Manama: Bahrain's Central Bank Governor Rasheed al-Maraj said the country's economy will probably grow at the fastest pace in three years in 2013, helping to maintain loan growth of as much as 10 per cent for a second year.The smallest (GCC) economy grew 3.7 per cent in 2012 and may expand at a "slightly" faster pace this year, al-Maraj said on January 27 in the capital, Manama, as public spending and increased political stability stimulate domestic demand. His forecast is higher than International Monetary Fund's 2.8 per cent projection and the 3.2 per cent median estimate of nine economists surveyed by Bloomberg.
Bahrain's economic recovery from unrest that broke out two years ago amid the so-called Arab Spring prompted Standard & Poor's to revise the credit outlook of the kingdom to stable from negative on January 28. The cost of insuring the country's debt for five years plunged more than three times the Middle East average in 2012, according to data provider CMA.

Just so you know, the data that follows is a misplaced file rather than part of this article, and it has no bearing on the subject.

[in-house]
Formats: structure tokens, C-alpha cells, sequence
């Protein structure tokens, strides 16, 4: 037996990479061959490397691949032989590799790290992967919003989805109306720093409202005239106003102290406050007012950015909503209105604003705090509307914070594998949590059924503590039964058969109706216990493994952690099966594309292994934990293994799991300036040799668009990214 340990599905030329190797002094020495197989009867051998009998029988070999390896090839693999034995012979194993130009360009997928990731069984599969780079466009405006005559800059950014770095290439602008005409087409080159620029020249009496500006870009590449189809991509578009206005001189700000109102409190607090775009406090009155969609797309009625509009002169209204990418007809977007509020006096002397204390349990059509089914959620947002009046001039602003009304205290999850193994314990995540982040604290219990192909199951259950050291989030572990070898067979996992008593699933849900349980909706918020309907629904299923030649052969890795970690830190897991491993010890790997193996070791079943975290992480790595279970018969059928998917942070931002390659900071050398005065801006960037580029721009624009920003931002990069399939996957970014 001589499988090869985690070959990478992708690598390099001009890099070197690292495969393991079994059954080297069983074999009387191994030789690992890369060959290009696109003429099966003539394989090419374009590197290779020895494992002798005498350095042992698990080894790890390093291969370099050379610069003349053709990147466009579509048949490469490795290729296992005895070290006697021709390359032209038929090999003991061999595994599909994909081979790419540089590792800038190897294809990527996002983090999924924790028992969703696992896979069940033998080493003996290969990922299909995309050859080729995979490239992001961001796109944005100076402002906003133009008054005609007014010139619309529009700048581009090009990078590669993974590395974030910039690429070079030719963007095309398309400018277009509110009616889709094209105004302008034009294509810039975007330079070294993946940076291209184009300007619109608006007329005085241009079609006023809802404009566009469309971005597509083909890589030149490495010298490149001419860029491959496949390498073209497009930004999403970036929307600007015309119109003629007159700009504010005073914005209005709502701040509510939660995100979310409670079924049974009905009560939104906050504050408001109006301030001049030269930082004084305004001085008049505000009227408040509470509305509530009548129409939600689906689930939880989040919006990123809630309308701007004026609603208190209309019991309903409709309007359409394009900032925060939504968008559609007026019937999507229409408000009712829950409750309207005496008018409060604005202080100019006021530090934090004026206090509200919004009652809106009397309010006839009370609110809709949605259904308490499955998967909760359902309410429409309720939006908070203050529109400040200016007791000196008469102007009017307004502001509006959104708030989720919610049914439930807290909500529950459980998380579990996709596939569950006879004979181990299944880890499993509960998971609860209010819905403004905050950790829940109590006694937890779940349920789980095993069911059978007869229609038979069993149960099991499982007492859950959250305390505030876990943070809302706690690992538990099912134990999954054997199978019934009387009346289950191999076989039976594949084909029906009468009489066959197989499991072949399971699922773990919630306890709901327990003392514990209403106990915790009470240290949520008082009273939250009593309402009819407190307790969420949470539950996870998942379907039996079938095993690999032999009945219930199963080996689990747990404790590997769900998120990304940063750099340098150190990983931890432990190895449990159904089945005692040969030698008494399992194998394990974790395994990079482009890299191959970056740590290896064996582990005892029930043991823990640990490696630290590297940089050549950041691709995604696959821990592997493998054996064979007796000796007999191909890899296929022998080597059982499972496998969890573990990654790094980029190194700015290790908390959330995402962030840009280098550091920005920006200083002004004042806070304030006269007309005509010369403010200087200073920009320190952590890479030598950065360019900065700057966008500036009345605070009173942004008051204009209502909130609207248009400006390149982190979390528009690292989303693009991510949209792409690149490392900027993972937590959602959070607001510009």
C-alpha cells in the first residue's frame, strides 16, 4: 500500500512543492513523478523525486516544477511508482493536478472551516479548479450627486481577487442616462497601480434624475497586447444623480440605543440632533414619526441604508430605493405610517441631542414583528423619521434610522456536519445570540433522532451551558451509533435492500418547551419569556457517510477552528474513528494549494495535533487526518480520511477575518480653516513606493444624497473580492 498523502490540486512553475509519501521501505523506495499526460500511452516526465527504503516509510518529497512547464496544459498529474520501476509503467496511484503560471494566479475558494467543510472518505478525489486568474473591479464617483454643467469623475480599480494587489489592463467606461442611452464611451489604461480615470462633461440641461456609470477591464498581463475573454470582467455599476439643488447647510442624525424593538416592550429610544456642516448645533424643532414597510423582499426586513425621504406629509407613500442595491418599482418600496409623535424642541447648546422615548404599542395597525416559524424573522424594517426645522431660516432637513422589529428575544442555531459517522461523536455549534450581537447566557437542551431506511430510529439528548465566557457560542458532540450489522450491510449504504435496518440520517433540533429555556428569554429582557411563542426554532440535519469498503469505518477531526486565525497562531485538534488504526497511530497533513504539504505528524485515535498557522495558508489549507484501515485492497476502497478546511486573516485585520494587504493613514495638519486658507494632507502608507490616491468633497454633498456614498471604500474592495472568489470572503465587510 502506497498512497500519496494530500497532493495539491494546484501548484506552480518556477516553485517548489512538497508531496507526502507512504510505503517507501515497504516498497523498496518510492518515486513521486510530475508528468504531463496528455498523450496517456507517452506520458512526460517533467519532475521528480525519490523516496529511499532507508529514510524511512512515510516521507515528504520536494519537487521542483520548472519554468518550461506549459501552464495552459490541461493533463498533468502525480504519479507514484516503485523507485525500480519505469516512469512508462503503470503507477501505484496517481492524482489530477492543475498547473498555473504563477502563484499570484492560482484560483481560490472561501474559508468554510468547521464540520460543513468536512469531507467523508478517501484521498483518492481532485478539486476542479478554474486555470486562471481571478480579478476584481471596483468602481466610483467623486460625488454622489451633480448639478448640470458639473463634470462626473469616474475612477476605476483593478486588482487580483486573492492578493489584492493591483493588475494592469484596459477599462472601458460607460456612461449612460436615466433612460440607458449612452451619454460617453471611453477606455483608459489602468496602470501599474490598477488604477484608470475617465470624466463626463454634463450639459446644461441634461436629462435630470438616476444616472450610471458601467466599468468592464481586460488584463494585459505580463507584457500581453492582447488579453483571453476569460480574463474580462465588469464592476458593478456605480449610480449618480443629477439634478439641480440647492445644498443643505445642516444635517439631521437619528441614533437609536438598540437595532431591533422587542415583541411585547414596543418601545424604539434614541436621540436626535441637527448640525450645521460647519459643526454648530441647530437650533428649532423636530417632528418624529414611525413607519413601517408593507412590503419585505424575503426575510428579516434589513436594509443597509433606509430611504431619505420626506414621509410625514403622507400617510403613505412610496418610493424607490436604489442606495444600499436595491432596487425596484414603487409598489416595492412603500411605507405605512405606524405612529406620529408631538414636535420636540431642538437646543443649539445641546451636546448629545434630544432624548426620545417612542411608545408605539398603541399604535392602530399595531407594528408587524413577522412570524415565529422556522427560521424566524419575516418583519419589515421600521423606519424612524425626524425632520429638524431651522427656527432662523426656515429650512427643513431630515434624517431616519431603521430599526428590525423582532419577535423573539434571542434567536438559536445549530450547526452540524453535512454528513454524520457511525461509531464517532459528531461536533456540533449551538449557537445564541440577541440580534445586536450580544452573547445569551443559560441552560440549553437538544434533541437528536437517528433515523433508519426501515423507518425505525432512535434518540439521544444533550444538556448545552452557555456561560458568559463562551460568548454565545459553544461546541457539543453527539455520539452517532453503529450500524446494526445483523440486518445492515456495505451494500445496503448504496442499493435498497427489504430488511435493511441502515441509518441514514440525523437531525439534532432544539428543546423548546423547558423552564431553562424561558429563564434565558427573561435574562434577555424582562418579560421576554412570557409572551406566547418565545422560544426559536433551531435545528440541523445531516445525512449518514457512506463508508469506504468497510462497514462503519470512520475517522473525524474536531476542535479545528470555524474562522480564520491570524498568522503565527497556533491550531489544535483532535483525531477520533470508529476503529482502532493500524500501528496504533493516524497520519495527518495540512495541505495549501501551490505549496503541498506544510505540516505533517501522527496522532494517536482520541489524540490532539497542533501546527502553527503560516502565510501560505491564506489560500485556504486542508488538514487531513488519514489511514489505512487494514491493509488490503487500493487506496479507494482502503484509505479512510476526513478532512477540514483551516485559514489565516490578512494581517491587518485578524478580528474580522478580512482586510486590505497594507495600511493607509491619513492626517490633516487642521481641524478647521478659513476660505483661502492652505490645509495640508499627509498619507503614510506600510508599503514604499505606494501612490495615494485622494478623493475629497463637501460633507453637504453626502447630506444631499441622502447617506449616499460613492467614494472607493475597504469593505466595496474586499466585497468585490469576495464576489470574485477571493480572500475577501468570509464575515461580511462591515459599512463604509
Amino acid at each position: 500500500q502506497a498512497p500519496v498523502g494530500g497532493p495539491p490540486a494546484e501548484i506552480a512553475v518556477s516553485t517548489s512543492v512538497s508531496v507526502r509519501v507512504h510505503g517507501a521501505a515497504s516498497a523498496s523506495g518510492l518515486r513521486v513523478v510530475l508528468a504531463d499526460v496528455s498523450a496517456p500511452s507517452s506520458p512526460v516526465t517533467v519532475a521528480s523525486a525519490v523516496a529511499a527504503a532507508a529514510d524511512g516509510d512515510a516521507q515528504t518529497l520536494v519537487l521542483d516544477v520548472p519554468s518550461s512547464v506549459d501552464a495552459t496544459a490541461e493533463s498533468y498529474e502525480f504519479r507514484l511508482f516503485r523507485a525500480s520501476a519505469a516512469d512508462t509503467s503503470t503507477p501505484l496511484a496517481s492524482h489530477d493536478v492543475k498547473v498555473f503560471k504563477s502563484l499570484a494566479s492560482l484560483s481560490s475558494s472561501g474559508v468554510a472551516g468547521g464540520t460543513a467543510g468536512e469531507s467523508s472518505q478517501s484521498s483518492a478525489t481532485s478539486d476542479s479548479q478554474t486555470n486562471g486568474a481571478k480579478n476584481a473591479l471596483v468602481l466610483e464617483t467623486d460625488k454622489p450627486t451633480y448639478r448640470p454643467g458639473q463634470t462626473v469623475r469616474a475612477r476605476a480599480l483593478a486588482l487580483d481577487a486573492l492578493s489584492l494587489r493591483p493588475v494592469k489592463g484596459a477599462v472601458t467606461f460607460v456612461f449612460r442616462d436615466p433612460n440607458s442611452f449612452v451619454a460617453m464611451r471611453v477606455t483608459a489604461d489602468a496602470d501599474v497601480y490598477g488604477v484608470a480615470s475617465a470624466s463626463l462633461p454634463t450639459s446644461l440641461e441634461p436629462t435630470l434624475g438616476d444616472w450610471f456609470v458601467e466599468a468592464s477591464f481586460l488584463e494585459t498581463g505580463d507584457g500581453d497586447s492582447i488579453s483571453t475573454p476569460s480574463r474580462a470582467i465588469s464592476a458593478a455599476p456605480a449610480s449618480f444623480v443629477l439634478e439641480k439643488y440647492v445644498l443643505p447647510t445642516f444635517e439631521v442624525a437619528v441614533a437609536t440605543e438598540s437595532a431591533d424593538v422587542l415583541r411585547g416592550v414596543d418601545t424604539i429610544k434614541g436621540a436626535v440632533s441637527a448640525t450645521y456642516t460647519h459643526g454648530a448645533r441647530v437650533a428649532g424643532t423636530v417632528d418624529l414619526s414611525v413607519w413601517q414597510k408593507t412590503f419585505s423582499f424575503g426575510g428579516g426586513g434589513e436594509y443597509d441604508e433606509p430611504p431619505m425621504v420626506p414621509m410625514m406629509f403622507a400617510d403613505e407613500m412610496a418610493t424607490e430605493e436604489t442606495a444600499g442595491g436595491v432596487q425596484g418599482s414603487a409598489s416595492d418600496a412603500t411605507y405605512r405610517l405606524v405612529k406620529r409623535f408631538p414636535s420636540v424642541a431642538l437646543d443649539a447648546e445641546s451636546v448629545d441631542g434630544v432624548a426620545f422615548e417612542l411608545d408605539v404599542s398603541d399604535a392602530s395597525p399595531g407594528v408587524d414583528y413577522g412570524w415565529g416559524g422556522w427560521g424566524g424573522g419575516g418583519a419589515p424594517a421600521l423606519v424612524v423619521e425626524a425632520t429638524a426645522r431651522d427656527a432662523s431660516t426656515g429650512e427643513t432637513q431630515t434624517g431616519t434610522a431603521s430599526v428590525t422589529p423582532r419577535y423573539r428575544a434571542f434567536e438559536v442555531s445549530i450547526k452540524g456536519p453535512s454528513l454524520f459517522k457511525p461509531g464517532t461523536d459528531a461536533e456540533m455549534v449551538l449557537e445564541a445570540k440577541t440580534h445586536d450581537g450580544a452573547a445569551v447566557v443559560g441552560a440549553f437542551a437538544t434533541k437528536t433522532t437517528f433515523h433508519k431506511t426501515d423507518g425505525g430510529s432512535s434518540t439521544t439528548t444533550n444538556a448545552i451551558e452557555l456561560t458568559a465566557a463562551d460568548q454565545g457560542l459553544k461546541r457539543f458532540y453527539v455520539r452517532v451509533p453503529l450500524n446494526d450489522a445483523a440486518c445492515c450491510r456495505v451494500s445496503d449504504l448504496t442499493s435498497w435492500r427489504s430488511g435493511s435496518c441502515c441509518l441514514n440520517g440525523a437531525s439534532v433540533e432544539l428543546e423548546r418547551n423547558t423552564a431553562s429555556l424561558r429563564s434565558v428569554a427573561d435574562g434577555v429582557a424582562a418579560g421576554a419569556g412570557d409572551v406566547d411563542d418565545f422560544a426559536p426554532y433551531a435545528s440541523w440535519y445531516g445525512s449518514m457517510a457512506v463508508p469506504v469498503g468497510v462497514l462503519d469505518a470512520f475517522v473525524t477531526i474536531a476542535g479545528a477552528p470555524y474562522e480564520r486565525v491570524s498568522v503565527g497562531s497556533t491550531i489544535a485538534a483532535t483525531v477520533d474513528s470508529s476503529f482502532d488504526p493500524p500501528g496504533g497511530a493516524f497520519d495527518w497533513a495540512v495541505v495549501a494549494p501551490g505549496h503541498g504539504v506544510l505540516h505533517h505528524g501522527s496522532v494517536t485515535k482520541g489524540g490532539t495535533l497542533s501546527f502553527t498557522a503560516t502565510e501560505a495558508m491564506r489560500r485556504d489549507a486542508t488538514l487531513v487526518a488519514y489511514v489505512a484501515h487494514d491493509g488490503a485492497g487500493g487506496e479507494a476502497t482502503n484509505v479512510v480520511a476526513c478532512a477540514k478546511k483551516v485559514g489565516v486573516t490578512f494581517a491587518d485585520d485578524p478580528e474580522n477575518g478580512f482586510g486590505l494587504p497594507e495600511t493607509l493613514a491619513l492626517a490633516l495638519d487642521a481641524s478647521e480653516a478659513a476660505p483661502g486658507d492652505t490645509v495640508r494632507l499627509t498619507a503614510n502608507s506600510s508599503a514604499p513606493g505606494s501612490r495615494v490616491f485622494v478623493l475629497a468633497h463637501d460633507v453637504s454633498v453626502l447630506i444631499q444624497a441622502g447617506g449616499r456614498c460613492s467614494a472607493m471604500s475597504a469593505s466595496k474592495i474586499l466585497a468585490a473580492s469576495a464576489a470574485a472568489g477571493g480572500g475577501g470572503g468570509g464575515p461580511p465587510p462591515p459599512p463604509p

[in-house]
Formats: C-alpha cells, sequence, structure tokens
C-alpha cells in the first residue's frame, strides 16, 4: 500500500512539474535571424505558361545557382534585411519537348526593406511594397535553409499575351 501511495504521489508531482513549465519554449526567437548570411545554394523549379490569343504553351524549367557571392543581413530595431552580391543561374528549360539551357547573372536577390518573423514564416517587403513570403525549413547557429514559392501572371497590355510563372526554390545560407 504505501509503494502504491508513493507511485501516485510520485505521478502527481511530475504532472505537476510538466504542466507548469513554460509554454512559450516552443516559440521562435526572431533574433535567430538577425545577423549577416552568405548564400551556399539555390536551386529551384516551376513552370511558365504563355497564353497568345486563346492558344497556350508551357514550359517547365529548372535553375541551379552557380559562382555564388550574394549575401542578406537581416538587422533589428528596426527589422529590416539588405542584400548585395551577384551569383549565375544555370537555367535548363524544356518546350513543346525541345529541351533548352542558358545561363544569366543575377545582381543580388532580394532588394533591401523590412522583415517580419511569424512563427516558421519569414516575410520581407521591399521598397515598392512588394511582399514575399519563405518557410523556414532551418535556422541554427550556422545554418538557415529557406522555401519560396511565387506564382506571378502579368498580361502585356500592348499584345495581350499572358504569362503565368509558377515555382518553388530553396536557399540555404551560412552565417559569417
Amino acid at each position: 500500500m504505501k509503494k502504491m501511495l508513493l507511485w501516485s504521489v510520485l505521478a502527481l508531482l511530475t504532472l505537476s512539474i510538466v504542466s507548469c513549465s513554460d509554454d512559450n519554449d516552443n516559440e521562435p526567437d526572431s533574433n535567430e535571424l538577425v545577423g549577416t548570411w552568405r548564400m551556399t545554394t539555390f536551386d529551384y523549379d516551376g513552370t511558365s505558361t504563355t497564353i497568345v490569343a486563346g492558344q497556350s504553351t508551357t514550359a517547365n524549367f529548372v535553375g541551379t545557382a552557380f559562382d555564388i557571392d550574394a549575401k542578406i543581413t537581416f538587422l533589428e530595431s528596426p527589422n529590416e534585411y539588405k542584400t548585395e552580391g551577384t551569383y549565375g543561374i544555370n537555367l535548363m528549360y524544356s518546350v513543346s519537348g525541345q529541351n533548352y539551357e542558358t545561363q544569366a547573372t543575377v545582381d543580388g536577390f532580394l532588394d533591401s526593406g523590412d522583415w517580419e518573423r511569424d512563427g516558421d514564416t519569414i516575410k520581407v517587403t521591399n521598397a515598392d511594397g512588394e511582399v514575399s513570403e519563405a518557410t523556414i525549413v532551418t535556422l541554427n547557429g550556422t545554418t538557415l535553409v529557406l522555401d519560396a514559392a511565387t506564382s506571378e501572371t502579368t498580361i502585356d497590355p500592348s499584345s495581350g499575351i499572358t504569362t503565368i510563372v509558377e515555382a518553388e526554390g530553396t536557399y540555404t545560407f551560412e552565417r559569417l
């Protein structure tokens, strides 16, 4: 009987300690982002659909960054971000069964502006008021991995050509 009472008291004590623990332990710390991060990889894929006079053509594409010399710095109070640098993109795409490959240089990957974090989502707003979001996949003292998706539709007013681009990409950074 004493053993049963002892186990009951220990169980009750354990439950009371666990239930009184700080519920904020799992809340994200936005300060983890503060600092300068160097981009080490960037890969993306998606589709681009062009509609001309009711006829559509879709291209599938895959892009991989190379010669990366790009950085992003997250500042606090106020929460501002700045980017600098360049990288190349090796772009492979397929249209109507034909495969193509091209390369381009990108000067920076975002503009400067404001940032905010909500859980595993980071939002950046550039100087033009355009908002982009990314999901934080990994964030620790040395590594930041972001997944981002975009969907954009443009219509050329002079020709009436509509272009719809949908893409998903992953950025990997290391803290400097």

"We have overcome many of the economic difficulties from the past years and the situation now is more comfortable and positive," al-Maraj said.
Military and financial aid from fellow GCC states, led by Saudi Arabia, helped Bahrain retain its investment grade rating throughout the crisis, which started with Shiite-led protests for a greater share of power. Bahrain is classified as BBB at S&P, the second-lowest investment grade, and one level higher at Moody's Investors Service.
The premium investors demand to hold Bahrain's 6.125 per cent dollar bonds due 2022 over the US Treasuries' yield curve, known as z-spread, tumbled 53 basis points, or 0.53 percentage point, this year to 260 on February 1, according to dat`a compiled by Bloomberg.
Bahrain's credit default swaps declined 193 basis points in 2012 to 190, compared with an average 62 basis point-drop for Middle East nations, according to CMA. Bahrain's contracts climbed to 205 on February 1, the data show.
Still, Bahrain's recovery has lagged behind un-rated Dubai that has emerged as the closest thing to a safe haven amid regional political unrest.